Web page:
30 JUNE 2015

For the most part I enjoy preparing taxes. Each return is like a new puzzle to solve. There is a solution that gives the lowest possible legal tax, and I want to find it. Some people like Sudoku, I like tax returns.

Soon after I started working as a tax preparer for one of the national tax mills I noted the fees being charged seemed inconsistent. I might spend 25 minutes completing a simple return and the fee would be $275. I could spend 90 minutes on a more complex return and the fee would be $140. It puzzled me, so I set about trying to solve the puzzle. What I found rubbed me the wrong way.

Fees were set by the corporate office, and I had virtually no power to change them in any way. Nor could I accurately predict them. I found out the fee for a tax return at the same time as the client. The software worked sequentially. The screen showing the fee was near the end of the process, after all of the tax prep work was completed. Before progressing to the fee screen I would silently try to guess what the fee would be. I would often have to suppress my shock when the fee was revealed. It was not uncommon for my guess-timate to be off by 50% or more. (And I was the one doing the actual work!)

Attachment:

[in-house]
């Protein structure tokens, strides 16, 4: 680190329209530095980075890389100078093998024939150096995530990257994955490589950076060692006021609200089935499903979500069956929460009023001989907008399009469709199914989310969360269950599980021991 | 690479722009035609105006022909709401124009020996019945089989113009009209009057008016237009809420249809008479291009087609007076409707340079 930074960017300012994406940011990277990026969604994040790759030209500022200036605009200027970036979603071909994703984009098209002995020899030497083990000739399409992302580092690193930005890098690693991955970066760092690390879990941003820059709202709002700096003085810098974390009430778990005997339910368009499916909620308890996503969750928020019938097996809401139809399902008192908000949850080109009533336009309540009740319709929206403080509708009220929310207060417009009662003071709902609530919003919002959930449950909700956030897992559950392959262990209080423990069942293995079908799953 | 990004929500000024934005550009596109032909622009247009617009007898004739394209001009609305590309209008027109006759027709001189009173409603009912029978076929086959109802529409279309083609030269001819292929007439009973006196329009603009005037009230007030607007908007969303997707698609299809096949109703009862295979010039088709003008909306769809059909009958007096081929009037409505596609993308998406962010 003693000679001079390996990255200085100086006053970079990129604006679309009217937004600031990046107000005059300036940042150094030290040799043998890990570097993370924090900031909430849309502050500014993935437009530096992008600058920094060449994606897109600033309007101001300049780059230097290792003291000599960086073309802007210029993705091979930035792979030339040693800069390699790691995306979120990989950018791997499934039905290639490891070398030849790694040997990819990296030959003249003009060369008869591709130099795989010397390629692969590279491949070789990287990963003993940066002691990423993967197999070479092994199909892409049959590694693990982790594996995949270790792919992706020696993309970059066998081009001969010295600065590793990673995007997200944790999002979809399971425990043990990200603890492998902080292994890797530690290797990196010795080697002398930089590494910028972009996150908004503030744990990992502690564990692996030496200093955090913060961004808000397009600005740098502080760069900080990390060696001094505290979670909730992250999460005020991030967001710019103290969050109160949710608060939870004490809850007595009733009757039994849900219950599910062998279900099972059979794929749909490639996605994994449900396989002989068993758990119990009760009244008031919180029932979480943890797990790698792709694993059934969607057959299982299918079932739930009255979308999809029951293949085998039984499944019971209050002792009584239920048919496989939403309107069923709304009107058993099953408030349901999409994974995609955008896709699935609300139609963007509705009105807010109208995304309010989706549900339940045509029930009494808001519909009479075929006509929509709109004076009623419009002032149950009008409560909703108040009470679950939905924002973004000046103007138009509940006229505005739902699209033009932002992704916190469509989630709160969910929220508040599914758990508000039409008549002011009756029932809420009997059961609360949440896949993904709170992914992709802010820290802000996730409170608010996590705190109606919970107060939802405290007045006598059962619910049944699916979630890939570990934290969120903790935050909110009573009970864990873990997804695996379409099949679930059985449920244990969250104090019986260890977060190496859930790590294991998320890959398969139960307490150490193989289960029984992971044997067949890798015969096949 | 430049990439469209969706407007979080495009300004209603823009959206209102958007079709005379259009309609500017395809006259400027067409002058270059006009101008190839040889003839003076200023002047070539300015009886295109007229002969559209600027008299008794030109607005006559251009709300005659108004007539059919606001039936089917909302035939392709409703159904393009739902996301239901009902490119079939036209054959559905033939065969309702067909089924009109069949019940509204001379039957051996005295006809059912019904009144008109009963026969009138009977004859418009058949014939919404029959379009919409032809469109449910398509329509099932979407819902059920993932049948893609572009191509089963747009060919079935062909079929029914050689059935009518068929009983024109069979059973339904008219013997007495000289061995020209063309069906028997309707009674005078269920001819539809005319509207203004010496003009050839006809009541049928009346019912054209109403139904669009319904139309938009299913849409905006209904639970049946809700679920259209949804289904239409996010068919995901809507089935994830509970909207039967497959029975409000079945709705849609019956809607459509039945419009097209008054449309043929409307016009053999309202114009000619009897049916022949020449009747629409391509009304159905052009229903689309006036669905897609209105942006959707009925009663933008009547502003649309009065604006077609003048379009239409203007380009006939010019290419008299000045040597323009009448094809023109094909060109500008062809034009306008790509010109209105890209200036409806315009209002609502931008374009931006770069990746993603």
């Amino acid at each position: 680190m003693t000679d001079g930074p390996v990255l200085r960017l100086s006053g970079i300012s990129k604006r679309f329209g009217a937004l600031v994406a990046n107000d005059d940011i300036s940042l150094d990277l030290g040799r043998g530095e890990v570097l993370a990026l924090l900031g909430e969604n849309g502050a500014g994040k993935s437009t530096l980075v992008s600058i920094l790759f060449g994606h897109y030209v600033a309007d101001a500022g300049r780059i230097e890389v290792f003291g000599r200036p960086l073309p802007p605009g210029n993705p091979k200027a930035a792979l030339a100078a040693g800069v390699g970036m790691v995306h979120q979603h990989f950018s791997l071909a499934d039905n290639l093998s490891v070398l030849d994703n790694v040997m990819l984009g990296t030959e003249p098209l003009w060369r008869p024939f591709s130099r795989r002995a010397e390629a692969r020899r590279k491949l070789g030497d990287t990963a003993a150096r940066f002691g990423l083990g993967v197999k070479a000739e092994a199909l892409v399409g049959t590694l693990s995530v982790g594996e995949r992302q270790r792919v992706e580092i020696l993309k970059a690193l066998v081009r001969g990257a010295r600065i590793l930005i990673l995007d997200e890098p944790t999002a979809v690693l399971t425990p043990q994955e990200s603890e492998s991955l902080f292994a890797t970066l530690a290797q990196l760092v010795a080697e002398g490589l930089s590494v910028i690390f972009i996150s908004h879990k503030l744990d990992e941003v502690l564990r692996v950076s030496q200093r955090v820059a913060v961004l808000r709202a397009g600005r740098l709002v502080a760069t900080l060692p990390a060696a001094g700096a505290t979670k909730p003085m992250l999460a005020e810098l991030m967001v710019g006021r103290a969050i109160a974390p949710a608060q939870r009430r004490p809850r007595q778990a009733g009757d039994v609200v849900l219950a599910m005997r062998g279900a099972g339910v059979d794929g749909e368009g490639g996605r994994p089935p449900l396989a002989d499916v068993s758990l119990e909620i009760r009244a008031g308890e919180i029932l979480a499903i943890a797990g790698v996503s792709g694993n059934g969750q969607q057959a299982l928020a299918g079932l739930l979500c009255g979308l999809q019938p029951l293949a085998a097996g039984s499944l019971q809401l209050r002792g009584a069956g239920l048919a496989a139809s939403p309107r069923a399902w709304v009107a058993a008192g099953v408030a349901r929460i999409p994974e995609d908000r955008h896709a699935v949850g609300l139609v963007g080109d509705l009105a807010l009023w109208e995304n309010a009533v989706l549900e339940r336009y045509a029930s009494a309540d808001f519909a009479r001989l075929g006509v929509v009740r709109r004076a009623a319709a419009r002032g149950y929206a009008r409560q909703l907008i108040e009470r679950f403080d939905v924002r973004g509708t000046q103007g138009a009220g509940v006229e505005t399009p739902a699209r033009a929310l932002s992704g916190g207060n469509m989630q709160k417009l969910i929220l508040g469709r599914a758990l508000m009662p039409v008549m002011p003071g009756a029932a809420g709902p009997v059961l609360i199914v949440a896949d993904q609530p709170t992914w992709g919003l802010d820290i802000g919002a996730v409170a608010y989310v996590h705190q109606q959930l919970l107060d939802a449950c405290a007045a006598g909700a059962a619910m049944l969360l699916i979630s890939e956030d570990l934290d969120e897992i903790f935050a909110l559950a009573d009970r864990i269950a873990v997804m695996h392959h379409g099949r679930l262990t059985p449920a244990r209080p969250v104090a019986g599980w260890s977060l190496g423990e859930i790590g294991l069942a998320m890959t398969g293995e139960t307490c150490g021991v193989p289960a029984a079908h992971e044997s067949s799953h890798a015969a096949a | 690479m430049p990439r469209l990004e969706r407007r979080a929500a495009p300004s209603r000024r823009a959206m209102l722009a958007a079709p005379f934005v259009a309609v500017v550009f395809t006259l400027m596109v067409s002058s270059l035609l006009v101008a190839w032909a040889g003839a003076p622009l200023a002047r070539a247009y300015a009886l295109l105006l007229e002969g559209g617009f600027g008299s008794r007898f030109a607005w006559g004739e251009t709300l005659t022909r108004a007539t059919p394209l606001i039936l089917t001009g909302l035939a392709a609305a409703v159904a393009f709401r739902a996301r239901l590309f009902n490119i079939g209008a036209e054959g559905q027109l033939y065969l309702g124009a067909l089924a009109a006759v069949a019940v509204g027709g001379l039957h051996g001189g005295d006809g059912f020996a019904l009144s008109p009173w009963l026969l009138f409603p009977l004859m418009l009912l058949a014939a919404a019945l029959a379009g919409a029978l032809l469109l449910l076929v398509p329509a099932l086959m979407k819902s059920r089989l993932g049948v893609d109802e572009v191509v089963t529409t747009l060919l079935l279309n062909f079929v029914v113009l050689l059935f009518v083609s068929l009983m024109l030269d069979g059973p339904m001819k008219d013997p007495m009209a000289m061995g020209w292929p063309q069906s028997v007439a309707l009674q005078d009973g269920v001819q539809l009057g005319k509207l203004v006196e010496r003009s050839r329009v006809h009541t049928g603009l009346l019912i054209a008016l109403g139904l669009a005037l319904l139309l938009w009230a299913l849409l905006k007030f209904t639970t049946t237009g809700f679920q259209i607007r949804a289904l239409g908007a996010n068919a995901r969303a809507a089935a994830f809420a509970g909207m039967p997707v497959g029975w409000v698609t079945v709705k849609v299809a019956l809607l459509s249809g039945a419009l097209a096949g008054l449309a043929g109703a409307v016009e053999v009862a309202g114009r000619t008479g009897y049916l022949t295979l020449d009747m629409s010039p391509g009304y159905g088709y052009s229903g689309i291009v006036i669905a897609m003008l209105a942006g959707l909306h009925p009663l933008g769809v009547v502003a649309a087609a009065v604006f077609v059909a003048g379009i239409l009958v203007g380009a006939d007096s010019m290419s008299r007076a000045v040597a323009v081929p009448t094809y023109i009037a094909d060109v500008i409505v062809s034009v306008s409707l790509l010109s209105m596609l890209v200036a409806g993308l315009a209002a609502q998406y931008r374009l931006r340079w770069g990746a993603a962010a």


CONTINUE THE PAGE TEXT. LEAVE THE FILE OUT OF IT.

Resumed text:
Most tax prep firms charge by the form, and we were no different. At first glance this seems like a fair way to charge for tax preparation service. The more forms required for a tax return, the more work the tax preparer has to do, right? 

In fact, this is rarely the case. The software we use auto-populates all of the forms from a single entry of client data. For example, once I enter your child's SSN and birth date, your W2 information, and the amount you spent on daycare all of the forms and worksheets to calculate your child credit, child care credit, additional child credit, etc. are done for me by the software. I don't have to lift a finger. There is no direct correlation between the forms generated and the effort required to generate them.

While I was never able to accurately predict the fees for the returns I was working, I did note some trends:

  • The fees were higher when the refund was large.
  • The fees were higher when the AGI was large.
  • The fees were higher when the tax filing deadline was close.

Essentially, the clients paid more when they could afford it or when they were running out of options to get their taxes completed on time. I think that's ridiculous.

I believe the fee charged should directly relate to the service rendered. I also believe both the client and the tax preparer should be able to accurately figure out what the fees will be as soon as the structure of the tax return is known - not wait to find out what the costs are after the return is completed. It seems so basic. I'm not sure why it isn't universal.